Mr. Williams, to Mr. Fish.
Washington, December 17, 1873. (Received December 17.)
Sir: I have the honor to acknowledge the receipt of your letter of the 11th instant, submitting to me a large number ofdocuments and [Page 1114] depositions, and asking for my opinion as to whether or not the Virginius, at the time of her capture by the Spanish man-of-war Tornado, was entitled to carry the flag of the United States, and whether or not she was carrying it improperly and without right at that time.
This question arises under the protocol of the 29th ultimo, between the | Spanish minister and the Secretary of State, in which, among other things, it is agreed that on the 25th instant Spain shall salute the flag of the United States. But it is farther provided that” if Spain should prove to the satisfaction of the Government of the United States that the Virginius was not entitled to carry the flag of the United States, and was carrying it, at the time of her capture, without right and improperly, the salute will be spontaneously dispensed with, as in such case not being necessarily requirable; but the United States will expect, in such a case, a disclaimer of the intent of indignity to its flag in the act which was committed.”
Section 1 of the act of December 31, 1792, provides that ships or vessels registered pursuant to such act, “and no other, (except such as shall be duly qualified according to law for carrying on the coasting-trade and fisheries, or one of them,) shall be denominated and deemed ships or vessels of the United States, entitled to the benefits and privileges appertaining to such ships.” Section 4 of the same act provides for an oath, by which, among other things, to obtain the registry of a vessel, the owner is required to swear “that there is no subject or citizen of any foreign prince or state, directly or indirectly, by way of trust, confidence, or otherwise, interested in such ship or vessel, or in the profits or issues thereof.”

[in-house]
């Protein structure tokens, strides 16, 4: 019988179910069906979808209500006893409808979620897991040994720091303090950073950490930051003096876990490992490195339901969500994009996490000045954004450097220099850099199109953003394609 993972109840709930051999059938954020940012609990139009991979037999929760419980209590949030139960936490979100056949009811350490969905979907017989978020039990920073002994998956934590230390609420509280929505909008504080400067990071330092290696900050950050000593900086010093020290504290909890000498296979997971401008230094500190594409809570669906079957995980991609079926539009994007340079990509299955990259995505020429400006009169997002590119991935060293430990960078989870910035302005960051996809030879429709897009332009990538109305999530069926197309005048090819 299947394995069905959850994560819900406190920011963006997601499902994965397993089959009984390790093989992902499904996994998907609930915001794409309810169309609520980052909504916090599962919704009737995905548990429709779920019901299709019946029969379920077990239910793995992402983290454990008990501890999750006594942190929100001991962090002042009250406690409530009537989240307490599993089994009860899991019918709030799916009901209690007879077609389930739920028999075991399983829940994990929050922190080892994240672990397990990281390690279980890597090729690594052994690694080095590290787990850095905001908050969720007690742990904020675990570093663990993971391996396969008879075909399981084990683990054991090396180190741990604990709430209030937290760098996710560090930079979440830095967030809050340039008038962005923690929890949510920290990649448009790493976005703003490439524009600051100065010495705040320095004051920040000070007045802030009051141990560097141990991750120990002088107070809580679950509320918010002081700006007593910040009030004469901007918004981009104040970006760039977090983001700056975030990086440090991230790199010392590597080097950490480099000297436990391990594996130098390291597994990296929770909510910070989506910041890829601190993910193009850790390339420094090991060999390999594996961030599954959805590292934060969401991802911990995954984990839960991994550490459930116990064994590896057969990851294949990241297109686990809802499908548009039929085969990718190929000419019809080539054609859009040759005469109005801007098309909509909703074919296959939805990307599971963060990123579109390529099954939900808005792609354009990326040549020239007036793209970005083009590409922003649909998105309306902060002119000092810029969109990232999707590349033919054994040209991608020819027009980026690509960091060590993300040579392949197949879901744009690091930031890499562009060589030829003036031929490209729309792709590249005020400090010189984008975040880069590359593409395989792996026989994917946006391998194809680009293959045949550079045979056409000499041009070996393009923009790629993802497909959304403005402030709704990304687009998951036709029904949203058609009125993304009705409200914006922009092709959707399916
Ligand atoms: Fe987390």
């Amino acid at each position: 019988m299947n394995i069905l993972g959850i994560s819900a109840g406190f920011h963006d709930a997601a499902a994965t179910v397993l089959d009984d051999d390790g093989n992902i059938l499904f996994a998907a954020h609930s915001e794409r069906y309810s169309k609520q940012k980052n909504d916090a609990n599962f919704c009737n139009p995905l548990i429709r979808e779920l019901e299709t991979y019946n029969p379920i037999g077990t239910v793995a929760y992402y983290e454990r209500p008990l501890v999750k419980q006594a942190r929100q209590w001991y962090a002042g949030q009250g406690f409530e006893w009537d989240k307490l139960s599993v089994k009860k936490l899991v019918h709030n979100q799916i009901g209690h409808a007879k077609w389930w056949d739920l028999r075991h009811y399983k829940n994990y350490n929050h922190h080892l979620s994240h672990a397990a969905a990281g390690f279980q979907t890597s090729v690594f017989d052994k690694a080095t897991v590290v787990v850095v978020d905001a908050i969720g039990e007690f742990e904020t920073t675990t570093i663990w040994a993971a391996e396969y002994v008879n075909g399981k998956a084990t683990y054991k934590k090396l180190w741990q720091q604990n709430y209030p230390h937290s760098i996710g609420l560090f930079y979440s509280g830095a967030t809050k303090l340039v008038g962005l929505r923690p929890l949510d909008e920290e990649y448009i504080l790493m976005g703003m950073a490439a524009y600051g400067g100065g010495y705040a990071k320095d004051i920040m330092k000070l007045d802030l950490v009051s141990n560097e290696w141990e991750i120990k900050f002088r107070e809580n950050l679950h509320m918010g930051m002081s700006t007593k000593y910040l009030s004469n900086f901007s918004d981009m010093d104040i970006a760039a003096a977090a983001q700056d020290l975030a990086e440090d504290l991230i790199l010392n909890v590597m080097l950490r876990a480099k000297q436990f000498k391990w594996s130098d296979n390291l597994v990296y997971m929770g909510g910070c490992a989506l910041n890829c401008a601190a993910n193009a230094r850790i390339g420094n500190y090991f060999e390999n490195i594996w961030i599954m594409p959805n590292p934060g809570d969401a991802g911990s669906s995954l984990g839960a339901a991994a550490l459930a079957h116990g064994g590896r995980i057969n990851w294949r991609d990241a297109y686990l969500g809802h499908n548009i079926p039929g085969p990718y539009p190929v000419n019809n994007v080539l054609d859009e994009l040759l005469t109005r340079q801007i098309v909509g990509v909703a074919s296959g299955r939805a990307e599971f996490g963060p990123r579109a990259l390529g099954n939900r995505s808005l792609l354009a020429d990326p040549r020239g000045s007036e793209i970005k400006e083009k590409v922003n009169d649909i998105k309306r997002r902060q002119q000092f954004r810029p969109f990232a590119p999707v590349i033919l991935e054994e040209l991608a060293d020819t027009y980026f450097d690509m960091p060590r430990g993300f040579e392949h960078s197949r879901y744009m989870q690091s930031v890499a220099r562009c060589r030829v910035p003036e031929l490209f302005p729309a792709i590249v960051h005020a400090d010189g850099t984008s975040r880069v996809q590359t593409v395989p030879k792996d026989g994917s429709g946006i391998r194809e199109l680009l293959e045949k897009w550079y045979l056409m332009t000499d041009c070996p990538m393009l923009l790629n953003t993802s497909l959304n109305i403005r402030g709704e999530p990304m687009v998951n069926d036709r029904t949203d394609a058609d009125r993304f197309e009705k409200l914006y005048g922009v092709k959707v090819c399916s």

Obviously, therefore, no vessel in which a foreigner is directly or indirectly interested is entitled to a United States registry, and if one is obtained by a false oath as to that point, and the fact is that the vessel is owned, or partly owned, by foreigners, she cannot be deemed a vessel of the United States, or entitled to the benefits or privileges appertaining to such vessels.
The Virginius was registered in New York on the 26th of September, 1870, in the name of Patterson, who made oath as required by law, but the depositions submitted abundantly show that, in fact, Patterson was not the owner at that time, but that the vessel was the property of certain Cuban citizens in New York, who furnished the necessary funds for her purchase. J. E. Shepperd, who commanded said vessel when she left New York with a certificate of her register in the name of Patterson, testifies positively that he entered into an agreement to command said vessel at an interview between Quesada, Mora, Patterson, and others, at which it was distinctly understood that the Virginius belonged to Quesada, Mora, and other Cubans, and that said Mora exhibited to him receipts for the purchase-money and for the repairs and supplies upon said steamer, and explained to him how said funds were raised among the Cubans in New York. Adolpho De Yarona, who was the secretary of the Cuban mission in New York at the time the Virginius was purchased, and afterward sailed in her as Quesada’s chief of staff, testifies that he was acquainted with all the details of the transaction, and knows that the Virginius was purchased with the funds of the Cubans, and with the understanding and arrangement that Patterson should appear as the nominal owner, because foreigners could not obtain a United States register for the vessel. Francis Bowen, Charles Smith, Edward Greenwood, John McCann, Matthew Murphy, Ambrose Bawlings, Thomas Gallagher, John Furlong, Thomas Anderson, and George W. Miller, who were employed upon the Virginius in various capacities [Page 1115] after she was registered in the name of Patterson, testify clearly to the effect that they were informed and understood while they were upon the vessel that she belonged to Quesada and the Cubans represented by him, and that he navigated, controlled, and treated said vessel in all respects as though it was his property.